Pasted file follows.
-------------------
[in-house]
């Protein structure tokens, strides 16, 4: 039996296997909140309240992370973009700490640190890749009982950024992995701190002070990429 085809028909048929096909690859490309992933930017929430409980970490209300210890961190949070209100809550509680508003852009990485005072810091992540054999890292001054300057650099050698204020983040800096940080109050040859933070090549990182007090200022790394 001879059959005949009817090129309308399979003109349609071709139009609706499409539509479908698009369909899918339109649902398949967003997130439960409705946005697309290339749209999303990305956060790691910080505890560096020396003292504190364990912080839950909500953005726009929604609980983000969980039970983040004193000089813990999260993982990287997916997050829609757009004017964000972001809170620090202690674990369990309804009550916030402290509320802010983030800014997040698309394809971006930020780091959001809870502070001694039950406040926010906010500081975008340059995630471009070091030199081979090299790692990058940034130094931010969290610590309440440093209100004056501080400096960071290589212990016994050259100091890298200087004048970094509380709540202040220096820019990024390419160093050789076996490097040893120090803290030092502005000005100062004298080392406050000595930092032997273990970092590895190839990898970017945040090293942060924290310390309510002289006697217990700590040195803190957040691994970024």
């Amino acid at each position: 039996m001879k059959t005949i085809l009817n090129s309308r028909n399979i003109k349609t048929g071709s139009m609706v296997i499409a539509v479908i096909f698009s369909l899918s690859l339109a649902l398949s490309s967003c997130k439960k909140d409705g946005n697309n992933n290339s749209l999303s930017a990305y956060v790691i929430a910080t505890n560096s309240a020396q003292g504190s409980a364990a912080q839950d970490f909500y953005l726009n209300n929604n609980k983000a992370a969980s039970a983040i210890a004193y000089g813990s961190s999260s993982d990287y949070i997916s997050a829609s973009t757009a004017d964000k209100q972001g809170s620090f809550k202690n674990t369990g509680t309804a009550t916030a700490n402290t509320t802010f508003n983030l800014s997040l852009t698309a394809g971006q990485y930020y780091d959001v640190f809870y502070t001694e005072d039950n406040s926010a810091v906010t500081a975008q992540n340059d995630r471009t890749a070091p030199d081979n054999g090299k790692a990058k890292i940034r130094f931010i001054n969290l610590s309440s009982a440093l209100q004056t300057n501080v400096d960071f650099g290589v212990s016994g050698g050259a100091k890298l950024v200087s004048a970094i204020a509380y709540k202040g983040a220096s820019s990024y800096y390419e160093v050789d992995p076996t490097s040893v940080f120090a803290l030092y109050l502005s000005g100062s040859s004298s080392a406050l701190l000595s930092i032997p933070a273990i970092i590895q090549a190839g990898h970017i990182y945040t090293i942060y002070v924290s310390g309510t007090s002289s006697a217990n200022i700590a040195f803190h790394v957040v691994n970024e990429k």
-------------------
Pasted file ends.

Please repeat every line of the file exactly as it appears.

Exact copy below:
[in-house]
């Protein structure tokens, strides 16, 4: 039996296997909140309240992370973009700490640190890749009982950024992995701190002070990429 085809028909048929096909690859490309992933930017929430409980970490209300210890961190949070209100809550509680508003852009990485005072810091992540054999890292001054300057650099050698204020983040800096940080109050040859933070090549990182007090200022790394 001879059959005949009817090129309308399979003109349609071709139009609706499409539509479908698009369909899918339109649902398949967003997130439960409705946005697309290339749209999303990305956060790691910080505890560096020396003292504190364990912080839950909500953005726009929604609980983000969980039970983040004193000089813990999260993982990287997916997050829609757009004017964000972001809170620090202690674990369990309804009550916030402290509320802010983030800014997040698309394809971006930020780091959001809870502070001694039950406040926010906010500081975008340059995630471009070091030199081979090299790692990058940034130094931010969290610590309440440093209100004056501080400096960071290589212990016994050259100091890298200087004048970094509380709540202040220096820019990024390419160093050789076996490097040893120090803290030092502005000005100062004298080392406050000595930092032997273990970092590895190839990898970017945040090293942060924290310390309510002289006697217990700590040195803190957040691994970024």
């Amino acid at each position: 039996m001879k059959t005949i085809l009817n090129s309308r028909n399979i003109k349609t048929g071709s139009m609706v296997i499409a539509v479908i096909f698009s369909l899918s690859l339109a649902l398949s490309s967003c997130k439960k909140d409705g946005n697309n992933n290339s749209l999303s930017a990305y956060v790691i929430a910080t505890n560096s309240a020396q003292g504190s409980a364990a912080q839950d970490f909500y953005l726009n209300n929604n609980k983000a992370a969980s039970a983040i210890a004193y000089g813990s961190s999260s993982d990287y949070i997916s997050a829609s973009t757009a004017d964000k209100q972001g809170s620090f809550k202690n674990t369990g509680t309804a009550t916030a700490n402290t509320t802010f508003n983030l800014s997040l852009t698309a394809g971006q990485y930020y780091d959001v640190f809870y502070t001694e005072d039950n406040s926010a810091v906010t500081a975008q992540n340059d995630r471009t890749a070091p030199d081979n054999g090299k790692a990058k890292i940034r130094f931010i001054n969290l610590s309440s009982a440093l209100q004056t300057n501080v400096d960071f650099g290589v212990s016994g050698g050259a100091k890298l950024v200087s004048a970094i204020a509380y709540k202040g983040a220096s820019s990024y800096y390419e160093v050789d992995p076996t490097s040893v940080f120090a803290l030092y109050l502005s000005g100062s040859s004298s080392a406050l701190l000595s930092i032997p933070a273990i970092i590895q090549a190839g990898h970017i990182y945040t090293i942060y002070v924290s310390g309510t007090s002289s006697a217990n200022i700590a040195f803190h790394v957040v691994n970024e990429k």